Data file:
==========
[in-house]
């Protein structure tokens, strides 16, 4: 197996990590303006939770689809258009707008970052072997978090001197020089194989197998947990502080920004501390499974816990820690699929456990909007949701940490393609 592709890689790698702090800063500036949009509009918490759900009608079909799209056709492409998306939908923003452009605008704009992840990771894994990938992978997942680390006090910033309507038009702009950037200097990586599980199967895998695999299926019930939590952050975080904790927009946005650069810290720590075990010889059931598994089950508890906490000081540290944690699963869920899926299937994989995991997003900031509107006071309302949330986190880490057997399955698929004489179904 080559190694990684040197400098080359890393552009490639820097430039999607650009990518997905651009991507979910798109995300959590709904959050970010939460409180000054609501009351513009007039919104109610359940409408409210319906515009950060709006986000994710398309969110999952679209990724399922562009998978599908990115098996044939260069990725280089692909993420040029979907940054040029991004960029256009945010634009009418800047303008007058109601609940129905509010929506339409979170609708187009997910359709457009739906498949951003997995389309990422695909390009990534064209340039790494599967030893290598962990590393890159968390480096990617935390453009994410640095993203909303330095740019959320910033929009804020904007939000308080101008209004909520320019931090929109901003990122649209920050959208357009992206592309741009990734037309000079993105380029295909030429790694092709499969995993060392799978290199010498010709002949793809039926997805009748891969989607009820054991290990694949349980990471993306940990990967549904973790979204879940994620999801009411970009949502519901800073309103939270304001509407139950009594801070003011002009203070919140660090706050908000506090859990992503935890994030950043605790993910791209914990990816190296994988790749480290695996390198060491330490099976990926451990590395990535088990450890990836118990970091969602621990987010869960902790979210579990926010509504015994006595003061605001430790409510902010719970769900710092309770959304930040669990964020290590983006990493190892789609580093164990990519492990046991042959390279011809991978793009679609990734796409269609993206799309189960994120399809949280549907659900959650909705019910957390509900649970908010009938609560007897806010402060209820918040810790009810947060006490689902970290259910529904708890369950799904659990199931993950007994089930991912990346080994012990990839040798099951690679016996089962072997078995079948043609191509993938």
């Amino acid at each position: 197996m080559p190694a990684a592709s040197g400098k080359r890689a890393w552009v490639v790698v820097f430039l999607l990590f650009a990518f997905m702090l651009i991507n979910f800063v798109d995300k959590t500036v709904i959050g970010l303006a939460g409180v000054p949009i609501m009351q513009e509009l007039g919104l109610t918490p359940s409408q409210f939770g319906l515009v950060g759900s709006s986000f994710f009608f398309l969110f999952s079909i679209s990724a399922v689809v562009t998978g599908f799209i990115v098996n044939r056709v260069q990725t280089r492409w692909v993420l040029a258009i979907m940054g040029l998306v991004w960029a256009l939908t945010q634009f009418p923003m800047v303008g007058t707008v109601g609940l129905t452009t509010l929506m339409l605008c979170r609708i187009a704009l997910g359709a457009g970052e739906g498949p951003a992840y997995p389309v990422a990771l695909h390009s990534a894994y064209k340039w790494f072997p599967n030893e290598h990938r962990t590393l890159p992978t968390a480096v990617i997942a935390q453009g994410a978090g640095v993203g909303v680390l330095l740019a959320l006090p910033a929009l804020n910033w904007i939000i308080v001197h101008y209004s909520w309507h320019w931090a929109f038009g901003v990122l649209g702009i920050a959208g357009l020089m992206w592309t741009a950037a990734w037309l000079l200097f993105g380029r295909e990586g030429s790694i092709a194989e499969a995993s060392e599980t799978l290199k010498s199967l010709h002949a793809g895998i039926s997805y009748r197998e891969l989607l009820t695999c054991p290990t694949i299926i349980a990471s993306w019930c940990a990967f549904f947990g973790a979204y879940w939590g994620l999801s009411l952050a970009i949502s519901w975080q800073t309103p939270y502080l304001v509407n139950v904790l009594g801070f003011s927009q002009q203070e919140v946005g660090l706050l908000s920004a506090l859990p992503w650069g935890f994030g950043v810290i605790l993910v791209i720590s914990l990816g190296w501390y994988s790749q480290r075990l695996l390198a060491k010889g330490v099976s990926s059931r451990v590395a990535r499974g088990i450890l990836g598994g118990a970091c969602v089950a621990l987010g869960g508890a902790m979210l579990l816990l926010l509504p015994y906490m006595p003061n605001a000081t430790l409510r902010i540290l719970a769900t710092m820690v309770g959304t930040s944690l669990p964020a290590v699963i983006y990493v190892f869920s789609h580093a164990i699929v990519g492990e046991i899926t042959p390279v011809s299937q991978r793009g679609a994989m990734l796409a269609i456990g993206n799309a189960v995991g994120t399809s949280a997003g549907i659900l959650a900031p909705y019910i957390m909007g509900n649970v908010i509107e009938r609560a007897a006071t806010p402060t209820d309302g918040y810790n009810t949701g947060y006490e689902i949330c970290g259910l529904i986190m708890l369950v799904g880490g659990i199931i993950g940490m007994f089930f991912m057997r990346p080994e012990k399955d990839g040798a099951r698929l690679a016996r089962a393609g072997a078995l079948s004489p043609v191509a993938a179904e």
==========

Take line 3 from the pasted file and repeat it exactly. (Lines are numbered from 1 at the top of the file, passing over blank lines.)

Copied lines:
């Amino acid at each position: 197996m080559p190694a990684a592709s040197g400098k080359r890689a890393w552009v490639v790698v820097f430039l999607l990590f650009a990518f997905m702090l651009i991507n979910f800063v798109d995300k959590t500036v709904i959050g970010l303006a939460g409180v000054p949009i609501m009351q513009e509009l007039g919104l109610t918490p359940s409408q409210f939770g319906l515009v950060g759900s709006s986000f994710f009608f398309l969110f999952s079909i679209s990724a399922v689809v562009t998978g599908f799209i990115v098996n044939r056709v260069q990725t280089r492409w692909v993420l040029a258009i979907m940054g040029l998306v991004w960029a256009l939908t945010q634009f009418p923003m800047v303008g007058t707008v109601g609940l129905t452009t509010l929506m339409l605008c979170r609708i187009a704009l997910g359709a457009g970052e739906g498949p951003a992840y997995p389309v990422a990771l695909h390009s990534a894994y064209k340039w790494f072997p599967n030893e290598h990938r962990t590393l890159p992978t968390a480096v990617i997942a935390q453009g994410a978090g640095v993203g909303v680390l330095l740019a959320l006090p910033a929009l804020n910033w904007i939000i308080v001197h101008y209004s909520w309507h320019w931090a929109f038009g901003v990122l649209g702009i920050a959208g357009l020089m992206w592309t741009a950037a990734w037309l000079l200097f993105g380029r295909e990586g030429s790694i092709a194989e499969a995993s060392e599980t799978l290199k010498s199967l010709h002949a793809g895998i039926s997805y009748r197998e891969l989607l009820t695999c054991p290990t694949i299926i349980a990471s993306w019930c940990a990967f549904f947990g973790a979204y879940w939590g994620l999801s009411l952050a970009i949502s519901w975080q800073t309103p939270y502080l304001v509407n139950v904790l009594g801070f003011s927009q002009q203070e919140v946005g660090l706050l908000s920004a506090l859990p992503w650069g935890f994030g950043v810290i605790l993910v791209i720590s914990l990816g190296w501390y994988s790749q480290r075990l695996l390198a060491k010889g330490v099976s990926s059931r451990v590395a990535r499974g088990i450890l990836g598994g118990a970091c969602v089950a621990l987010g869960g508890a902790m979210l579990l816990l926010l509504p015994y906490m006595p003061n605001a000081t430790l409510r902010i540290l719970a769900t710092m820690v309770g959304t930040s944690l669990p964020a290590v699963i983006y990493v190892f869920s789609h580093a164990i699929v990519g492990e046991i899926t042959p390279v011809s299937q991978r793009g679609a994989m990734l796409a269609i456990g993206n799309a189960v995991g994120t399809s949280a997003g549907i659900l959650a900031p909705y019910i957390m909007g509900n649970v908010i509107e009938r609560a007897a006071t806010p402060t209820d309302g918040y810790n009810t949701g947060y006490e689902i949330c970290g259910l529904i986190m708890l369950v799904g880490g659990i199931i993950g940490m007994f089930f991912m057997r990346p080994e012990k399955d990839g040798a099951r698929l690679a016996r089962a393609g072997a078995l079948s004489p043609v191509a993938a179904e």